Thanks so much for supporting the Army Of Good dining room project. We raised enough money to buy 25 tablecloths for the Mansion dining rooms, and there was enough money left over for me to buy napkins as well for every seat at the tables.
The centerpieces I want to buy will cost $389 for 12. They are made of silk cloth of different colors and styles (see below with vases and won’t need washing or other maintenance beyond dusting.
As I’ve written before, the residents spent more time around these tables than anywhere else. They meet and talk to one another, interact, and find stimulation and community.
Between meals, they can gather, do puzzles, read and play games. They are the heart of the Mansion.
(Auntie Em’s Blue Tablecloth napkins. 40 are on the way.)
These tables are VERY important, and I am happy to help restore and re-imagine them with the support of the Army Of Good. This isn’t a huge amount of money, but it does a huge amount of good.
I have about $200 left in the Mansion Fund, so I’ll ask for some more help buying these centerpieces so that there will be some money left over for art supplies, shoes, and flannel sheets and blankets if needed. There is always a need for toiletries also. I want to be prepared. We are looking for small acts of great kindness, not big ones.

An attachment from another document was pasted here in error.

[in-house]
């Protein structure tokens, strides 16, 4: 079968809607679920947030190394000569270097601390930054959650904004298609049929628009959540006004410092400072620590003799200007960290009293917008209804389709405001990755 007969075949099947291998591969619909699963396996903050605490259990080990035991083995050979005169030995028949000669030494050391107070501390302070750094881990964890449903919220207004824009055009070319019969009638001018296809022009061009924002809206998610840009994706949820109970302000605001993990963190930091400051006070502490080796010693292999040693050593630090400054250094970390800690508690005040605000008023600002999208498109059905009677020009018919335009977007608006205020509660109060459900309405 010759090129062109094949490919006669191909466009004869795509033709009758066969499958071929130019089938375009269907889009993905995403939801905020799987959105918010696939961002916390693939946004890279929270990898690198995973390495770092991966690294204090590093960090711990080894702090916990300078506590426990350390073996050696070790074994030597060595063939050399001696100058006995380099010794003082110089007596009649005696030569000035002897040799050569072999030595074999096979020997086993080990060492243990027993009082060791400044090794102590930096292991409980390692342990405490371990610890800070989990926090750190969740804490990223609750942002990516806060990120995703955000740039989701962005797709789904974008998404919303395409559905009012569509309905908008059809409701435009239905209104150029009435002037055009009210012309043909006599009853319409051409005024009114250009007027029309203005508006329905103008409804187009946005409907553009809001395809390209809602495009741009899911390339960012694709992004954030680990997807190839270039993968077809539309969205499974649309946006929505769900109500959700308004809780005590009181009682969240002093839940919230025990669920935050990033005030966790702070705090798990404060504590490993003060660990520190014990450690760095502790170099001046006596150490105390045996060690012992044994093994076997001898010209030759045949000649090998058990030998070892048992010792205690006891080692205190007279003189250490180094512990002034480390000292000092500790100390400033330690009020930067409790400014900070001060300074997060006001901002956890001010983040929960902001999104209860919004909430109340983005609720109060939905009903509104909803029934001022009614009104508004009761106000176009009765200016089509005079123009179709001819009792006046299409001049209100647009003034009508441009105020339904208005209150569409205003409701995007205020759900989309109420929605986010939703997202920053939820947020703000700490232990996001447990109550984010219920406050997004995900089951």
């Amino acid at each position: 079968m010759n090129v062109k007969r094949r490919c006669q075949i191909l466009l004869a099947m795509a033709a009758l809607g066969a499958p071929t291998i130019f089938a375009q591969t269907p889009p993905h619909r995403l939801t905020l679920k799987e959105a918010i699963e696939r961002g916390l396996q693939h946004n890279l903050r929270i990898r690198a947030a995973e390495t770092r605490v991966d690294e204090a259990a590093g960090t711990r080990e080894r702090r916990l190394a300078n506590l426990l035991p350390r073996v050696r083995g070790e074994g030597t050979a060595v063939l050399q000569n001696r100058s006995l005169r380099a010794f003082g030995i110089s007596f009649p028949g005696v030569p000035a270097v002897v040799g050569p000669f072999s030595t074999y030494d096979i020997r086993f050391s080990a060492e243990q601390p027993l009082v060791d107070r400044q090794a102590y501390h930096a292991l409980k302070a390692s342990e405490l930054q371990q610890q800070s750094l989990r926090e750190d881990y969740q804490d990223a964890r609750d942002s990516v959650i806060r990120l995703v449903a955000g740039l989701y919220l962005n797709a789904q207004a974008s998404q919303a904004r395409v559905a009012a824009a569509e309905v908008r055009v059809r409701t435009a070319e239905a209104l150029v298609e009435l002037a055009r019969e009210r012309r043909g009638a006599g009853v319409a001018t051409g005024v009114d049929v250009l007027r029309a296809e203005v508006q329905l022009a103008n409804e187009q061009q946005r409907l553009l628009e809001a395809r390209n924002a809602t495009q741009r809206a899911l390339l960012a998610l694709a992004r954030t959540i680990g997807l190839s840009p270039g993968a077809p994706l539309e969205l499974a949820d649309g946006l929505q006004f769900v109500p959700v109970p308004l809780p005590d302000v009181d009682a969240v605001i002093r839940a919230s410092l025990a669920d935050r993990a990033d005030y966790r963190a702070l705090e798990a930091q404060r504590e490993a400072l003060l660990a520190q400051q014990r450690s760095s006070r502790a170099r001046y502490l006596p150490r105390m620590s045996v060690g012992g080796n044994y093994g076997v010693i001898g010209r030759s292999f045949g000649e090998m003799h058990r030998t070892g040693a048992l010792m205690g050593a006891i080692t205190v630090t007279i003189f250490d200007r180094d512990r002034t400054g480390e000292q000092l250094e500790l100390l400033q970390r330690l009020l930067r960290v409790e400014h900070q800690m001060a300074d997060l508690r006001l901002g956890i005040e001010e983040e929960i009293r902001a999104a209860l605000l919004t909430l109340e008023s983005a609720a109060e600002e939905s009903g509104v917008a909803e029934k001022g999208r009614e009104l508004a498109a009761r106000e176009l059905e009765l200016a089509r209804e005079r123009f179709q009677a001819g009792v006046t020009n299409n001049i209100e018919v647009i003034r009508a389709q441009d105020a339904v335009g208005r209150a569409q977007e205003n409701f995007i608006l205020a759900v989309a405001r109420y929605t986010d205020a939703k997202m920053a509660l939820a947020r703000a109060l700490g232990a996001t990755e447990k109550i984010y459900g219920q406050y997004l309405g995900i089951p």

Small donations make this work, as well as large ones. Small donations add up; there are a lot of you out there.
The centerpieces come with vases, and I will order several different colors and styles so that they can be moved around for a change in scenery.
If you can and wish to help with the centerpieces, you can send a donation to Jon Katz, Mansion Fund via Paypal, [email protected], or Venmo, [email protected] You can also send a check to Jon Katz, Mansion Fund, P.O. Box 205, Cambridge, N.Y., 12816.
I so appreciate your support of the Mansion work. The residents and aides have been through a kind of Assisted Care Hell during the pandemic; it took a Herculean effort on the part of the staff to keep everyone as healthy and safe as possible.
The residents had to eat alone for more than a year.
Now they are still bouncing back, staff and residents alike, they can get together, make friends, and enjoy stimulating activities, and we hope to give them as bright and cheerful an environment as possible.
They love knowing that we care, and so do I. The hardest part of living in assisted care, I think, is the feeling that the world has forgotten them. We will never forget them.
What matters isn’t how much money we spend. What matters is showing up. These are people who cannot speak for themselves. It is a gift to speak on their behalf.
Thanks so much for your support. With the centerpieces, our work in the dining rooms is complete, at least for now. This should last a good long while and make dining soothing and pleasant.